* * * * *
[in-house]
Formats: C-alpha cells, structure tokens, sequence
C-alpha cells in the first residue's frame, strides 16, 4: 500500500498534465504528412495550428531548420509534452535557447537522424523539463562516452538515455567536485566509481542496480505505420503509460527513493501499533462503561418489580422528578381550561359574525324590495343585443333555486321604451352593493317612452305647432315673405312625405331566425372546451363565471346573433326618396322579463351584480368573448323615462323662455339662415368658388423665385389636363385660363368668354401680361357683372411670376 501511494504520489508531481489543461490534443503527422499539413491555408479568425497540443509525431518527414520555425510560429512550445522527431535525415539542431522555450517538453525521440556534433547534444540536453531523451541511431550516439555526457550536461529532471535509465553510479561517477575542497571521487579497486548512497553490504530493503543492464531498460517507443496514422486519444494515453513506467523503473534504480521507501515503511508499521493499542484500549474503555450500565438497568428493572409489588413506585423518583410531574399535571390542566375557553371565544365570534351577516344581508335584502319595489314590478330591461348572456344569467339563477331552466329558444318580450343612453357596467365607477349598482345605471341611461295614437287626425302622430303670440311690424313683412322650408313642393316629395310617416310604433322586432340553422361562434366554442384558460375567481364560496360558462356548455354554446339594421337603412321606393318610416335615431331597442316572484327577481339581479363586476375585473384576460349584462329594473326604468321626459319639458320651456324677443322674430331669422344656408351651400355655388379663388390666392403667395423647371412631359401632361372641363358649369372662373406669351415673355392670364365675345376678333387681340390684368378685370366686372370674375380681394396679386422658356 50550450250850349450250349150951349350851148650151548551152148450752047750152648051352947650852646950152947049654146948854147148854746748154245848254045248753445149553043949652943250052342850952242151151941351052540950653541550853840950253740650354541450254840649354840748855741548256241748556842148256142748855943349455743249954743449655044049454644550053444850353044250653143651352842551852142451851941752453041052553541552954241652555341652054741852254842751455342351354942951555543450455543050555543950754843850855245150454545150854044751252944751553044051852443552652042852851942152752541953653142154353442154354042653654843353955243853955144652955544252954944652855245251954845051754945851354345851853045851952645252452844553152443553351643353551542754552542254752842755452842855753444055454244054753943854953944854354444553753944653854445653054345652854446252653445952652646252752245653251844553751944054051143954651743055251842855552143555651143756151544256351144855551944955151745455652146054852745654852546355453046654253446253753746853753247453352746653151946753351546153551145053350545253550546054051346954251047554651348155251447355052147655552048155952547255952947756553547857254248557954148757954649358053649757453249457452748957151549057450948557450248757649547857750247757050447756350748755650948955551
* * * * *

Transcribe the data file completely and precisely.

[in-house]
Formats: C-alpha cells, structure tokens, sequence
C-alpha cells in the first residue's frame, strides 16, 4: 500500500498534465504528412495550428531548420509534452535557447537522424523539463562516452538515455567536485566509481542496480505505420503509460527513493501499533462503561418489580422528578381550561359574525324590495343585443333555486321604451352593493317612452305647432315673405312625405331566425372546451363565471346573433326618396322579463351584480368573448323615462323662455339662415368658388423665385389636363385660363368668354401680361357683372411670376 501511494504520489508531481489543461490534443503527422499539413491555408479568425497540443509525431518527414520555425510560429512550445522527431535525415539542431522555450517538453525521440556534433547534444540536453531523451541511431550516439555526457550536461529532471535509465553510479561517477575542497571521487579497486548512497553490504530493503543492464531498460517507443496514422486519444494515453513506467523503473534504480521507501515503511508499521493499542484500549474503555450500565438497568428493572409489588413506585423518583410531574399535571390542566375557553371565544365570534351577516344581508335584502319595489314590478330591461348572456344569467339563477331552466329558444318580450343612453357596467365607477349598482345605471341611461295614437287626425302622430303670440311690424313683412322650408313642393316629395310617416310604433322586432340553422361562434366554442384558460375567481364560496360558462356548455354554446339594421337603412321606393318610416335615431331597442316572484327577481339581479363586476375585473384576460349584462329594473326604468321626459319639458320651456324677443322674430331669422344656408351651400355655388379663388390666392403667395423647371412631359401632361372641363358649369372662373406669351415673355392670364365675345376678333387681340390684368378685370366686372370674375380681394396679386422658356 50550450250850349450250349150951349350851148650151548551152148450752047750152648051352947650852646950152947049654146948854147148854746748154245848254045248753445149553043949652943250052342850952242151151941351052540950653541550853840950253740650354541450254840649354840748855741548256241748556842148256142748855943349455743249954743449655044049454644550053444850353044250653143651352842551852142451851941752453041052553541552954241652555341652054741852254842751455342351354942951555543450455543050555543950754843850855245150454545150854044751252944751553044051852443552652042852851942152752541953653142154353442154354042653654843353955243853955144652955544252954944652855245251954845051754945851354345851853045851952645252452844553152443553351643353551542754552542254752842755452842855753444055454244054753943854953944854354444553753944653854445653054345652854446252653445952652646252752245653251844553751944054051143954651743055251842855552143555651143756151544256351144855551944955151745455652146054852745654852546355453046654253446253753746853753247453352746653151946753351546153551145053350545253550546054051346954251047554651348155251447355052147655552048155952547255952947756553547857254248557954148757954649358053649757453249457452748957151549057450948557450248757649547857750247757050447756350748755650948955551